Kava Tours‘ winter wine-tasting tour, there’s a lot of delicious drinking to be discovered under all that frost.
Quebec has long been noted for its ice wine, and this tour takes you right inside the vineyards for an in-depth look at the wine-making process. Run by co-owner and vinophile Nicolas Simard, Kava Tours focuses in on the Eastern Townships and Montérégie wine regions, where there’s lots to learn and even more to drink. The tour starts at one of three pick up points (Place d’Armes Metro, Centre Infotouriste de Montreal, Bromont Tourism Office) and at $129 per person ($89 for a half-day), it’s the perfect day-trip for wine lovers, excitement seekers or all around hedonists.
Our day began at 8:30am at Metro Place d’Armes, where we were scooped up in a mini-coach and each handed a wine tote filled with snacks to help keep us on our feet. Or more specifically, from falling on our faces. From there, we headed out towards the Eastern Townships to visit three of the region’s best vineyards. The first stop on our tour was at Domaine Les Brome, where we were given a crash course on ice wine making, complete with a peek at the fermentation tanks and ice wine casks. Moving onto the elaborate cocktail-making stations set up nearby, we were instructed on how to create the perfect ice wine cocktail (look out for tomorrow’s post, featuring all of the tasty recipes we tried!) which brought new meaning to “daytime drinking”. After sampling a tequila and riesling ice wine cocktail, a vodka and ice wine martini and an ice wine spritzer, we were about ready to get back on the bus and head to our next stop at Vignoble de L’Orpailleur, which, thankfully, included lunch.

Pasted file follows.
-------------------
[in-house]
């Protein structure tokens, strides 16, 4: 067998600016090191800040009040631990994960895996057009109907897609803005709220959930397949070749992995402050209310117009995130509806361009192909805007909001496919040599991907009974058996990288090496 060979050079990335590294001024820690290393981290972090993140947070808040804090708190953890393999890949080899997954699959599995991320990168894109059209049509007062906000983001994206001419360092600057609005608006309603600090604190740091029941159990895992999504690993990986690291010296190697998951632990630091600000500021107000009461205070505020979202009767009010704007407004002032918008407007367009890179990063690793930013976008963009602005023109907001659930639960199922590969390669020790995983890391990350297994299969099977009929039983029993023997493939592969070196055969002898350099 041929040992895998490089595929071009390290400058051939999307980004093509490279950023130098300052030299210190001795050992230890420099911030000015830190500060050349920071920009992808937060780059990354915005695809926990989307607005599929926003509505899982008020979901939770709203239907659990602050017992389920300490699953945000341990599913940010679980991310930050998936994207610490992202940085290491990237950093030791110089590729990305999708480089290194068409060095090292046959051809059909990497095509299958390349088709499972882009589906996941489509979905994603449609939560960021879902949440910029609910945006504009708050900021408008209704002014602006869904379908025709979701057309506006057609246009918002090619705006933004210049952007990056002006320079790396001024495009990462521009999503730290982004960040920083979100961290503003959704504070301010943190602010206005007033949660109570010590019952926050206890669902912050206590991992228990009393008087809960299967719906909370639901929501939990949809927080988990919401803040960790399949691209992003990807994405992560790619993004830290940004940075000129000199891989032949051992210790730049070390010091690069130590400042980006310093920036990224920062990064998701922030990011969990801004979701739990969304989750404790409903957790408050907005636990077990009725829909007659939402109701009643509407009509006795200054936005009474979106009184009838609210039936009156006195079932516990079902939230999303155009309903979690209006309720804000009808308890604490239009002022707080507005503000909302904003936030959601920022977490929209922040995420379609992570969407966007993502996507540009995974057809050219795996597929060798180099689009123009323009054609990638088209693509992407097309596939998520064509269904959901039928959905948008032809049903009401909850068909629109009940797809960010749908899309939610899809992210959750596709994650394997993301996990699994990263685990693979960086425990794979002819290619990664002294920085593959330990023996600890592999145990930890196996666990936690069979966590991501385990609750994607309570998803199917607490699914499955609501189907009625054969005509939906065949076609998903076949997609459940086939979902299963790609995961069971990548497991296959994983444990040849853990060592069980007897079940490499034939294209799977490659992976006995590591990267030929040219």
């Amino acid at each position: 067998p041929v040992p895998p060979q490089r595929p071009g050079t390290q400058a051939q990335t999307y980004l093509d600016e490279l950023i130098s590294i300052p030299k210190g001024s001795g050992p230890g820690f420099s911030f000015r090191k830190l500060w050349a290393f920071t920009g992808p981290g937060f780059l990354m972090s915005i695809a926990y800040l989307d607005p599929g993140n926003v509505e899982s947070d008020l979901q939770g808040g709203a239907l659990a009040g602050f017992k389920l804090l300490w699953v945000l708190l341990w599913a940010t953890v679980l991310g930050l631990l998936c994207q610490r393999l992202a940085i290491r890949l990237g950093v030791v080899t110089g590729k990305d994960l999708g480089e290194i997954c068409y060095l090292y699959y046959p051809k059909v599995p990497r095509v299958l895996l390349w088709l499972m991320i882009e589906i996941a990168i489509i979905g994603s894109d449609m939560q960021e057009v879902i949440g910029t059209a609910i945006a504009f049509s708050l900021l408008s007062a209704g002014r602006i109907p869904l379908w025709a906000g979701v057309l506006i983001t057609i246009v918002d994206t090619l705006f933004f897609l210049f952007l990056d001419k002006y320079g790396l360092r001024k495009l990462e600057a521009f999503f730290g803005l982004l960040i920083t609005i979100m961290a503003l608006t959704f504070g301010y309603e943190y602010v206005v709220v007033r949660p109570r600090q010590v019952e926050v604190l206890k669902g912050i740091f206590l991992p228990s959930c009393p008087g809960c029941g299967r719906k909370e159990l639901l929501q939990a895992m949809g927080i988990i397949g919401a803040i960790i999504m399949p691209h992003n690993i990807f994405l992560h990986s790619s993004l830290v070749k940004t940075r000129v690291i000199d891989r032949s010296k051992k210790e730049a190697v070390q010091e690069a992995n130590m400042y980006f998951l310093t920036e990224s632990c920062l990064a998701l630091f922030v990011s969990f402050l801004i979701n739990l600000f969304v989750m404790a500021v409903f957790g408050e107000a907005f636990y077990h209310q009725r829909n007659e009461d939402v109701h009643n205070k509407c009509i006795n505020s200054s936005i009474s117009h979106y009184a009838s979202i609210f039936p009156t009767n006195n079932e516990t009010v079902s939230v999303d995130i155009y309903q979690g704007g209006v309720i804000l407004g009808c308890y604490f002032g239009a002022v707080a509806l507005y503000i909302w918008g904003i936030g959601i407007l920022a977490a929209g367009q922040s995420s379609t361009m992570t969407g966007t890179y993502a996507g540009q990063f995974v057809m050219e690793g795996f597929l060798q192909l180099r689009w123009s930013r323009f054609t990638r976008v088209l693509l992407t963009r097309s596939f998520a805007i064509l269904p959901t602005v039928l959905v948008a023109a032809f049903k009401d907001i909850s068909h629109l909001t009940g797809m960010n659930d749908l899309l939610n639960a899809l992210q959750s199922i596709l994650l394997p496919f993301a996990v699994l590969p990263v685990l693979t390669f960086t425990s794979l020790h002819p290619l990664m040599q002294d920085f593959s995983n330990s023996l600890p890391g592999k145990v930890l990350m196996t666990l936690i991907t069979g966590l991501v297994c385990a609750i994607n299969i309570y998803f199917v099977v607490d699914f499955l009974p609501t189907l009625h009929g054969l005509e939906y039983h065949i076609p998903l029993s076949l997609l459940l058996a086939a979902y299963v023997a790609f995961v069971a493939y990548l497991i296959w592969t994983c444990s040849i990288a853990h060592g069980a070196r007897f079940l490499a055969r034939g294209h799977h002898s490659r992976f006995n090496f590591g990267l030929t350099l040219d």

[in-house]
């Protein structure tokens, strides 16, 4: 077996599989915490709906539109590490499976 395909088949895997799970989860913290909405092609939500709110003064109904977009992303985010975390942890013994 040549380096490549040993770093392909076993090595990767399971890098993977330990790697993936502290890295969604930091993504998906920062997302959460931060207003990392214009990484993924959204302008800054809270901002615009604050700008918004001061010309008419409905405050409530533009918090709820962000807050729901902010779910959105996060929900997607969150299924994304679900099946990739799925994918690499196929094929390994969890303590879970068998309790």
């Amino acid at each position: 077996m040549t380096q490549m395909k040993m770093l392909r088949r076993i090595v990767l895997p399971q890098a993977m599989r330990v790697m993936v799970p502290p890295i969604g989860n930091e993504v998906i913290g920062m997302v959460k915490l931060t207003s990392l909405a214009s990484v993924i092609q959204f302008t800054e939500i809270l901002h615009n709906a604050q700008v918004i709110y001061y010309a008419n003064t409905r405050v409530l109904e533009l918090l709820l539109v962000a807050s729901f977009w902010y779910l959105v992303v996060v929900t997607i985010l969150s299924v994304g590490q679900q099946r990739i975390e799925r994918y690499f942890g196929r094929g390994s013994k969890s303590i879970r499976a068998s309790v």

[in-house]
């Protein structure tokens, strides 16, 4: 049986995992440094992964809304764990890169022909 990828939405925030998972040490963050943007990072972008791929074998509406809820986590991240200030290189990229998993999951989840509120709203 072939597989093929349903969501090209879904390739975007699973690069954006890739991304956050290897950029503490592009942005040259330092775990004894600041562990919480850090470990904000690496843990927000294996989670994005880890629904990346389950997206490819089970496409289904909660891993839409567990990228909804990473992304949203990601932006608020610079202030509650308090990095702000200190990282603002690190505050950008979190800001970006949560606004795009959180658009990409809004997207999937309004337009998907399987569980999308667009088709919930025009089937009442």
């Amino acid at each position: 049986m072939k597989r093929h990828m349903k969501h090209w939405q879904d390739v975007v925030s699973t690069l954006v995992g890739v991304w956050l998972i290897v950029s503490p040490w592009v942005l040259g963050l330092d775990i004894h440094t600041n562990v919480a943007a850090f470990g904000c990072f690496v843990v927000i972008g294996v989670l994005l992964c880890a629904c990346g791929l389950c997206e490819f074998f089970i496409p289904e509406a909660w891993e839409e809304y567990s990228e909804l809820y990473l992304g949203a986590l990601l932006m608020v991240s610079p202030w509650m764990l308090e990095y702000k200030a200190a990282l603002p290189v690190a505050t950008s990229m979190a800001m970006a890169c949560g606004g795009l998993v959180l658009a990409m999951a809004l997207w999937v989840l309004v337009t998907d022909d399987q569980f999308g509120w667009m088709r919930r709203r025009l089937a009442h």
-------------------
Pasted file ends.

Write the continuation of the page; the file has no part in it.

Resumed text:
Before sitting down to a traditional raclette meal, we were given a quick overview on the art of sabrage – the technique by which a bottle of champagne is opened using a sabre. Champagne in hand, we headed inside the winery for lunch, which consisted of baguette, sliced raclette, charcuterie and salad, with personal grills at each table to achieve that melty perfection. Once we had regained some of our sobriety, we headed back outside for a rare taste of pure ice grape juice served in shot glass-shaped ice cubes. Another specialty of L’Orpailleur‘s consists of combining this pure ice grape juice with vodka and letting it ferment over 6 years, which yields a product called La Part Des Anges. Named for the liquid that evaporates over the 24 months of fermenatation, or the portion that the angels supposedly imbue, this sweet spirit makes for the perfect winter aperitif.
With just enough energy for one more vineyard, we loaded back on the bus and headed towards our last stop, Union Libre, which conveniently, was located just across the street from l’Orpailleur. Here, we were taken on a walk through the orchard, where we learned all about apple cider making, ice cider making and fire cider making – a product they were the very first to produce. Next, we gathered around the fire to sample their sparkling cider, apple cider, ice cider and, of course, their signature fire cider. One more delicious than the last, the toughest part of the day was deciding which to take home with us.